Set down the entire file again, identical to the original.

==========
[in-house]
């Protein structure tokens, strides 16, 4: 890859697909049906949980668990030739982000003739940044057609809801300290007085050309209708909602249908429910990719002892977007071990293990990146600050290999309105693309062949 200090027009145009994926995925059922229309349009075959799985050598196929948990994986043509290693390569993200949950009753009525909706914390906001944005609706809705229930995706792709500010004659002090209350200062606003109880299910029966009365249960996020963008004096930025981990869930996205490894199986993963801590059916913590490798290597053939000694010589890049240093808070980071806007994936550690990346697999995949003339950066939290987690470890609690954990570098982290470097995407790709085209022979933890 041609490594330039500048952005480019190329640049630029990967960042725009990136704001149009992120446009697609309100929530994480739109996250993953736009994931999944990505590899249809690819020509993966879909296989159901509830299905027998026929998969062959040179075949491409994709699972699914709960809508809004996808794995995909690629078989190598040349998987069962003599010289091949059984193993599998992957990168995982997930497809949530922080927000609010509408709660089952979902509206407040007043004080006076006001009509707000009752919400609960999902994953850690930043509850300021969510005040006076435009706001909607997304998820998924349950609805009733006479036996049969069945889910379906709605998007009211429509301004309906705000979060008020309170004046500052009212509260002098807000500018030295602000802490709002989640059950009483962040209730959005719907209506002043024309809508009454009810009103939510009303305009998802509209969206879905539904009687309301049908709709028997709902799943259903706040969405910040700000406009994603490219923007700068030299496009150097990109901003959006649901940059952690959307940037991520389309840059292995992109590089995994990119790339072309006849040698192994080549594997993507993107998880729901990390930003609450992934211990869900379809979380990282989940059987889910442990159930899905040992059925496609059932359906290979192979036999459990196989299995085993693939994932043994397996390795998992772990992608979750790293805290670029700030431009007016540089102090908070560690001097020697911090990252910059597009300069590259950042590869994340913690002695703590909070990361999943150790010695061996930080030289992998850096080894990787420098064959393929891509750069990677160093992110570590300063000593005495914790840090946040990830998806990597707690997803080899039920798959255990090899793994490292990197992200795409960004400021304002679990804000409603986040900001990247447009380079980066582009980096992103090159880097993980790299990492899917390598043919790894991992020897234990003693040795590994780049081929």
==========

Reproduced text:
[in-house]
């Protein structure tokens, strides 16, 4: 890859697909049906949980668990030739982000003739940044057609809801300290007085050309209708909602249908429910990719002892977007071990293990990146600050290999309105693309062949 200090027009145009994926995925059922229309349009075959799985050598196929948990994986043509290693390569993200949950009753009525909706914390906001944005609706809705229930995706792709500010004659002090209350200062606003109880299910029966009365249960996020963008004096930025981990869930996205490894199986993963801590059916913590490798290597053939000694010589890049240093808070980071806007994936550690990346697999995949003339950066939290987690470890609690954990570098982290470097995407790709085209022979933890 041609490594330039500048952005480019190329640049630029990967960042725009990136704001149009992120446009697609309100929530994480739109996250993953736009994931999944990505590899249809690819020509993966879909296989159901509830299905027998026929998969062959040179075949491409994709699972699914709960809508809004996808794995995909690629078989190598040349998987069962003599010289091949059984193993599998992957990168995982997930497809949530922080927000609010509408709660089952979902509206407040007043004080006076006001009509707000009752919400609960999902994953850690930043509850300021969510005040006076435009706001909607997304998820998924349950609805009733006479036996049969069945889910379906709605998007009211429509301004309906705000979060008020309170004046500052009212509260002098807000500018030295602000802490709002989640059950009483962040209730959005719907209506002043024309809508009454009810009103939510009303305009998802509209969206879905539904009687309301049908709709028997709902799943259903706040969405910040700000406009994603490219923007700068030299496009150097990109901003959006649901940059952690959307940037991520389309840059292995992109590089995994990119790339072309006849040698192994080549594997993507993107998880729901990390930003609450992934211990869900379809979380990282989940059987889910442990159930899905040992059925496609059932359906290979192979036999459990196989299995085993693939994932043994397996390795998992772990992608979750790293805290670029700030431009007016540089102090908070560690001097020697911090990252910059597009300069590259950042590869994340913690002695703590909070990361999943150790010695061996930080030289992998850096080894990787420098064959393929891509750069990677160093992110570590300063000593005495914790840090946040990830998806990597707690997803080899039920798959255990090899793994490292990197992200795409960004400021304002679990804000409603986040900001990247447009380079980066582009980096992103090159880097993980790299990492899917390598043919790894991992020897234990003693040795590994780049081929």